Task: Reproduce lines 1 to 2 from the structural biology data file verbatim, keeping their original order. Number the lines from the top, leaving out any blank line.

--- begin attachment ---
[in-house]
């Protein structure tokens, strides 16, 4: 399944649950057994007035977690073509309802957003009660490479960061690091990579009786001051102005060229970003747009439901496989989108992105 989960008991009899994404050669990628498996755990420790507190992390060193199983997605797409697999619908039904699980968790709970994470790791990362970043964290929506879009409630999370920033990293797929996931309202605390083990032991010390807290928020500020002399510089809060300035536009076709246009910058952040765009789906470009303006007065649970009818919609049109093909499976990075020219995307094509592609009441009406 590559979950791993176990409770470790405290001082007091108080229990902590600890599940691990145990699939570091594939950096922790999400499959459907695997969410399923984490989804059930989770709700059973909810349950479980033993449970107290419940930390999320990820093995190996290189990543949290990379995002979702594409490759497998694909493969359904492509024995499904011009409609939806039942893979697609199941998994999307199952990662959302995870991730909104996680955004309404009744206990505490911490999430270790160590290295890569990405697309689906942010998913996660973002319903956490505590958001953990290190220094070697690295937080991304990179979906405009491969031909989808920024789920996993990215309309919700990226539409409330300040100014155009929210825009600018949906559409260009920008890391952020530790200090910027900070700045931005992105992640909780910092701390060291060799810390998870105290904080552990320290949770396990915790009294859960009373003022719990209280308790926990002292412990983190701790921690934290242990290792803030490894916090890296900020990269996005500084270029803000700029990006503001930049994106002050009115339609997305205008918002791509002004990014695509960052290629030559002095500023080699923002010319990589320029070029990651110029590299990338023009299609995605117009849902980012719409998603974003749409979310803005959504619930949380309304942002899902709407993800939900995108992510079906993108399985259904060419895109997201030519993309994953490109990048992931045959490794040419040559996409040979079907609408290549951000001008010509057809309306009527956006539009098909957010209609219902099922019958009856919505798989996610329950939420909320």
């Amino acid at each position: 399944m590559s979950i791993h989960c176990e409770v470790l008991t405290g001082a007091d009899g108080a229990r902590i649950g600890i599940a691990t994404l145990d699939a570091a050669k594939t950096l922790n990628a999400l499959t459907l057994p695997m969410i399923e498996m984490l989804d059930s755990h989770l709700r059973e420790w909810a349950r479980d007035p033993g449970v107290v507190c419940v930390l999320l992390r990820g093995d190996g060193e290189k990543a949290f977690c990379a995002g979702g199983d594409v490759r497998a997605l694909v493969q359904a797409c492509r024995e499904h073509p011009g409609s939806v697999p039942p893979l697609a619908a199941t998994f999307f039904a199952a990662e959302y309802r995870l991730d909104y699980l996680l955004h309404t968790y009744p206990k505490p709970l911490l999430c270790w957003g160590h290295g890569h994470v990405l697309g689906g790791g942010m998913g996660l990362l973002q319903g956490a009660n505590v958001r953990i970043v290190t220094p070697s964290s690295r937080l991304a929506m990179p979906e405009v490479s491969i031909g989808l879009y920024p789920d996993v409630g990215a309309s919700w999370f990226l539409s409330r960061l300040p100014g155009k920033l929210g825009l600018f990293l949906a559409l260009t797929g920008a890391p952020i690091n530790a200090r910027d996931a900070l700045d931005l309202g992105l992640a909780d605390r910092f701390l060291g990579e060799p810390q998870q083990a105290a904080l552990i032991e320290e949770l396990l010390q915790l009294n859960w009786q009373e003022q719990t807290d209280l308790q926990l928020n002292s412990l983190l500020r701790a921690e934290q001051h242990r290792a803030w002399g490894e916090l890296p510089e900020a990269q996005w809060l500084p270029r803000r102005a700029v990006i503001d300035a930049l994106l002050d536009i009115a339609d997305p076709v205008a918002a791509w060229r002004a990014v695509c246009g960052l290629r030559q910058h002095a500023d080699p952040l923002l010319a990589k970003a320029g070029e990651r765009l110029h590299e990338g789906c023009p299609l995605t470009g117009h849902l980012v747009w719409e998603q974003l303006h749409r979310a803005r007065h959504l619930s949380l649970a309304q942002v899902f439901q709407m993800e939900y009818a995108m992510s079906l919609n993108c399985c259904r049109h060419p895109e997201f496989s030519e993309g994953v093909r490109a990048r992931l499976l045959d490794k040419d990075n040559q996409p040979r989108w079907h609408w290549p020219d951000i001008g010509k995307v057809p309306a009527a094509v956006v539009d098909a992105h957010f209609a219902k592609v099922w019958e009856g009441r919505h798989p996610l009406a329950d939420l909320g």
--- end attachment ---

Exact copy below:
[in-house]
């Protein structure tokens, strides 16, 4: 399944649950057994007035977690073509309802957003009660490479960061690091990579009786001051102005060229970003747009439901496989989108992105 989960008991009899994404050669990628498996755990420790507190992390060193199983997605797409697999619908039904699980968790709970994470790791990362970043964290929506879009409630999370920033990293797929996931309202605390083990032991010390807290928020500020002399510089809060300035536009076709246009910058952040765009789906470009303006007065649970009818919609049109093909499976990075020219995307094509592609009441009406 590559979950791993176990409770470790405290001082007091108080229990902590600890599940691990145990699939570091594939950096922790999400499959459907695997969410399923984490989804059930989770709700059973909810349950479980033993449970107290419940930390999320990820093995190996290189990543949290990379995002979702594409490759497998694909493969359904492509024995499904011009409609939806039942893979697609199941998994999307199952990662959302995870991730909104996680955004309404009744206990505490911490999430270790160590290295890569990405697309689906942010998913996660973002319903956490505590958001953990290190220094070697690295937080991304990179979906405009491969031909989808920024789920996993990215309309919700990226539409409330300040100014155009929210825009600018949906559409260009920008890391952020530790200090910027900070700045931005992105992640909780910092701390060291060799810390998870105290904080552990320290949770396990915790009294859960009373003022719990209280308790926990002292412990983190701790921690934290242990290792803030490894916090890296900020990269996005500084270029803000700029990006503001930049994106002050009115339609997305205008918002791509002004990014695509960052290629030559002095500023080699923002010319990589320029070029990651110029590299990338023009299609995605117009849902980012719409998603974003749409979310803005959504619930949380309304942002899902709407993800939900995108992510079906993108399985259904060419895109997201030519993309994953490109990048992931045959490794040419040559996409040979079907609408290549951000001008010509057809309306009527956006539009098909957010209609219902099922019958009856919505798989996610329950939420909320």